The committee also said it “anticipates that inflation over the medium term likely will run at or below its 2% objective.”
Policy makers such as St. Louis Fed President James Bullard have voiced concern about inflation running below their longer- run target of 2%. Their preferred gauge of inflation rose 1% from a year earlier in March, and Bullard was one of three regional Fed bank presidents who said last month that disinflation may warrant stepped-up stimulus.
Bullard has proposed the Fed alter purchases by $10 billion to $15 billion per meeting depending on the outlook for the economy. Fed Vice Chairman Janet Yellen and New York Fed President William C. Dudley have backed the idea of adjusting purchases, without providing an estimate of how much to shrink or enlarge them at each step.
The purchases will remain divided between $40 billion a month of mortgage-backed securities and $45 billion a month of Treasury securities. The central bank also will continue reinvesting the proceeds from maturing debt, according to today’s statement.
Kansas City Fed President Esther George dissented for the third meeting in a row, saying the continued “high level of monetary accommodation increased the risks of future economic and financial imbalances.”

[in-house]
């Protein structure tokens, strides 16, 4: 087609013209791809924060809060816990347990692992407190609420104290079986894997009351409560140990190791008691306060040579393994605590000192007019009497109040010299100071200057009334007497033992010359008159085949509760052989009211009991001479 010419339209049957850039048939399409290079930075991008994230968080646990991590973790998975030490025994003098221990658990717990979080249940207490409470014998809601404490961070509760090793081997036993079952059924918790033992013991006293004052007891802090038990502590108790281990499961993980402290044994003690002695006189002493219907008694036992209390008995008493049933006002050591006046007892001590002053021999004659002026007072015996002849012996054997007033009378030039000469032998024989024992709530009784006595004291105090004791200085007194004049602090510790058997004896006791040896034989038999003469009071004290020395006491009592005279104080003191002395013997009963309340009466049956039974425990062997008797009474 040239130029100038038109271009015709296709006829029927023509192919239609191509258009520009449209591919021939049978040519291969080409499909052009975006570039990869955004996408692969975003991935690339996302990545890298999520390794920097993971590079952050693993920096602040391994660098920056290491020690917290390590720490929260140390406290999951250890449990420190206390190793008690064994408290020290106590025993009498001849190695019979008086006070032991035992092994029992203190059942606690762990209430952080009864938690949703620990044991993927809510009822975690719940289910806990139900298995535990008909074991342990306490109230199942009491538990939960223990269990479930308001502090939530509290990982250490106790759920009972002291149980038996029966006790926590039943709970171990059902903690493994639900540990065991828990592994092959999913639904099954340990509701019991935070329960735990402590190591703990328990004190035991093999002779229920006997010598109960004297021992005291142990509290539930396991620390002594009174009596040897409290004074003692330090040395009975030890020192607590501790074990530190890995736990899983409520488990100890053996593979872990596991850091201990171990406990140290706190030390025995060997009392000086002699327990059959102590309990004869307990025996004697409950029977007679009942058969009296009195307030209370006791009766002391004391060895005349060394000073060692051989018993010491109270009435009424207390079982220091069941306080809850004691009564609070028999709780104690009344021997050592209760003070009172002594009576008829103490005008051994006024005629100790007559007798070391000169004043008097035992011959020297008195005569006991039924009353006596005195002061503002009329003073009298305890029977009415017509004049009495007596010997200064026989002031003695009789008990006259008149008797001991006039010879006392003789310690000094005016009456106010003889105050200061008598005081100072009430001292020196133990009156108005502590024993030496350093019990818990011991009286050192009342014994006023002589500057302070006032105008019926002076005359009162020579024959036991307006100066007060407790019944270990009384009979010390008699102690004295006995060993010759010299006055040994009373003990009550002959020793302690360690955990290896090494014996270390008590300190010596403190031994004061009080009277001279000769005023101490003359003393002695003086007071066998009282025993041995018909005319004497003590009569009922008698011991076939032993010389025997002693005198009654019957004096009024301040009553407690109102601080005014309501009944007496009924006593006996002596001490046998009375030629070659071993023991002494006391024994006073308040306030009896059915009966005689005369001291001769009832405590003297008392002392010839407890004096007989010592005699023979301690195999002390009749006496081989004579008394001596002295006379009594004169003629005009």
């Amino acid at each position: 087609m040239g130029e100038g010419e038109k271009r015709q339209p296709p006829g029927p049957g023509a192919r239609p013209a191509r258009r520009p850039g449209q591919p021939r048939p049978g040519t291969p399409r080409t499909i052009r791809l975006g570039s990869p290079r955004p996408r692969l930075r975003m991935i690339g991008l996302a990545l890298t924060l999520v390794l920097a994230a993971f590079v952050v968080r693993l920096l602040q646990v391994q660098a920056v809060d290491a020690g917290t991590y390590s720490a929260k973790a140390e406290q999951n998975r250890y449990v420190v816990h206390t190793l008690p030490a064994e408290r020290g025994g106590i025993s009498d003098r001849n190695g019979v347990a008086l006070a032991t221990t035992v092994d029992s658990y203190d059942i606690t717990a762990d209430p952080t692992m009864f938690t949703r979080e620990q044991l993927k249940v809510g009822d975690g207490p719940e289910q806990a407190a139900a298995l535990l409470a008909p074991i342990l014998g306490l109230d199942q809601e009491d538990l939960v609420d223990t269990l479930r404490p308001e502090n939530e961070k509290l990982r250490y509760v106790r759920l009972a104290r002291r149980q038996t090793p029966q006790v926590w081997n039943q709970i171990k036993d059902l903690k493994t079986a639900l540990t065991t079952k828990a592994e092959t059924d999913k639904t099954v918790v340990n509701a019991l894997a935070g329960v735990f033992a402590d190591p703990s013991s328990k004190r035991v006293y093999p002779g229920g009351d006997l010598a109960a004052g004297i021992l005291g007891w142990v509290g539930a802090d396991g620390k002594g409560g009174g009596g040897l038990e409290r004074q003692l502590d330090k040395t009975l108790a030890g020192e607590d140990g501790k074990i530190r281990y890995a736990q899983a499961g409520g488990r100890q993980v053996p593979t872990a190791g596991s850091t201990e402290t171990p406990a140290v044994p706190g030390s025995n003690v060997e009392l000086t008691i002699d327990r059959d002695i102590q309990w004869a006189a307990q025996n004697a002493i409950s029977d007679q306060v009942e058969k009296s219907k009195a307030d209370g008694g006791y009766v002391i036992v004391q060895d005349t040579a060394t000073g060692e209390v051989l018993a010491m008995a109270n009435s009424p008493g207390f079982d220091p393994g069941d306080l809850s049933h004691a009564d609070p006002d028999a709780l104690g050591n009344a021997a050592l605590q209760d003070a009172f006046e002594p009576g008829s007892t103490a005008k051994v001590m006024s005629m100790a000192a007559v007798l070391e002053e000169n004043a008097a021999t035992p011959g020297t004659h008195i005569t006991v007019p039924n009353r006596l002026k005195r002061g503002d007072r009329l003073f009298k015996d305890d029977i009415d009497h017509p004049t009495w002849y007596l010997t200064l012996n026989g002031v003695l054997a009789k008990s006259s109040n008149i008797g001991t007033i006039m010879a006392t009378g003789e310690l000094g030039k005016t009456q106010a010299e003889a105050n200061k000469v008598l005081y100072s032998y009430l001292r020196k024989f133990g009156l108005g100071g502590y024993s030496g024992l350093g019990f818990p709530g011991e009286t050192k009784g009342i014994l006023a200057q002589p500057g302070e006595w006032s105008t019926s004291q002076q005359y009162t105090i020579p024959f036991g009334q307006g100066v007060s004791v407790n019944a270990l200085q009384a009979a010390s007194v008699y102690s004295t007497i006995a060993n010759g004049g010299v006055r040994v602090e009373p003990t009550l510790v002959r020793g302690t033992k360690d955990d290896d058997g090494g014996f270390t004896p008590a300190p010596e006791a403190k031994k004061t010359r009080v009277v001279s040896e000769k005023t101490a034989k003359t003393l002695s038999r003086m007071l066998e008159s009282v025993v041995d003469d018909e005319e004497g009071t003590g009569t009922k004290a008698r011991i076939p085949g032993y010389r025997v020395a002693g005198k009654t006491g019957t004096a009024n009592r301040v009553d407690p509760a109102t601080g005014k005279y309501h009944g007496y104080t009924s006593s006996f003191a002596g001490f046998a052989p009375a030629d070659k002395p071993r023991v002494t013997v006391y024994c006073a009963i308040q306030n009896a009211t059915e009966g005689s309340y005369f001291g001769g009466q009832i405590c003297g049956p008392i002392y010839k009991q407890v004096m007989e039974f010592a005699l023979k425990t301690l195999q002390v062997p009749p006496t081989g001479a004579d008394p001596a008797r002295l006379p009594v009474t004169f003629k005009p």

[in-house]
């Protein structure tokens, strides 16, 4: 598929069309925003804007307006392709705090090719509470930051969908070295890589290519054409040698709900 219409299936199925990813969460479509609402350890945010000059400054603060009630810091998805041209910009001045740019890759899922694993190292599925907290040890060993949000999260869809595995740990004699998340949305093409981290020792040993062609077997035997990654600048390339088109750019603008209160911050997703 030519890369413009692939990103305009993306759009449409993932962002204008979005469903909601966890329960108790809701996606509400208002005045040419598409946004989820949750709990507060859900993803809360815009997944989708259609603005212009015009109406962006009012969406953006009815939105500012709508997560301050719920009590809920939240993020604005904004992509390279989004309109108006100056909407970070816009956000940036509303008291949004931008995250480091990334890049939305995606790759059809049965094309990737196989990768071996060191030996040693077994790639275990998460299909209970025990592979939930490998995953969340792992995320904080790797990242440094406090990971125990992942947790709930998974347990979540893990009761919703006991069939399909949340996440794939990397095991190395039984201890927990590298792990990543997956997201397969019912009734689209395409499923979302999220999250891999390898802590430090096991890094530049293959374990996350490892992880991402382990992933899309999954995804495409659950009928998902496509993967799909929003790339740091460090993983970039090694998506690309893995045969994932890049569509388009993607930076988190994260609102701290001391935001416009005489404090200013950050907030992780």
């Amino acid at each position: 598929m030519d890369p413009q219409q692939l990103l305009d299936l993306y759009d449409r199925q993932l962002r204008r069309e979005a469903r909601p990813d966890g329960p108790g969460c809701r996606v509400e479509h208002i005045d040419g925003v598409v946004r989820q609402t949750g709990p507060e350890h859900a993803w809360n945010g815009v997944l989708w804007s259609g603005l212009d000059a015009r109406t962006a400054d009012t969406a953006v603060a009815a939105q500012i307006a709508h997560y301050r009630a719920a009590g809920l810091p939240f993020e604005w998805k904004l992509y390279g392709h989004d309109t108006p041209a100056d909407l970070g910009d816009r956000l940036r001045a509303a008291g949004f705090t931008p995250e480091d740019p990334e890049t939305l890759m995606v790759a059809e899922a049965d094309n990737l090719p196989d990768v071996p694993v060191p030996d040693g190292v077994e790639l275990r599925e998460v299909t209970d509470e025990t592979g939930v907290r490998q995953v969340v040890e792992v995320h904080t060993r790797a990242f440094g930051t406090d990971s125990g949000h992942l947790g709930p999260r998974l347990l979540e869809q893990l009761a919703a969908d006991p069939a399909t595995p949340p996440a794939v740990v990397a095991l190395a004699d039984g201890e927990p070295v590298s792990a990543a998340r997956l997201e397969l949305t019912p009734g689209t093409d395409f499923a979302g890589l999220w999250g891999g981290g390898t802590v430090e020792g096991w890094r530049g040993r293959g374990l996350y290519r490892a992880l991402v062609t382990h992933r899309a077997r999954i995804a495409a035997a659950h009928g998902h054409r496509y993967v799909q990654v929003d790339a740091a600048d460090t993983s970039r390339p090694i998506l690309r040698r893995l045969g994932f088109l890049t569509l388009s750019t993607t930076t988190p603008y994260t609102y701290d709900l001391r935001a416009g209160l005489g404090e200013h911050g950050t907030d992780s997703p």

None of the 47 economists in an April 25-29 Bloomberg survey expected the central bank to alter the pace of purchases at today’s meeting. Only one of the economists surveyed expected the Fed to expand purchases, and the others said the Fed’s first move would be to shrink or end them entirely.
Fed officials are seeking to avert a repeat of the last three years, when a summer slump scuttled optimism about the economy’s strength. In each of those instances, the Fed planned to end stimulus programs early in the year, only to boost accommodation after growth lagged behind its forecasts.
The economy expanded at a 2.5% annualized rate in the first quarter, the Commerce Department said last week. The gain followed a 0.4% fourth-quarter advance, and it trailed the 3% gain that was the median estimate of 86 economists surveyed by Bloomberg.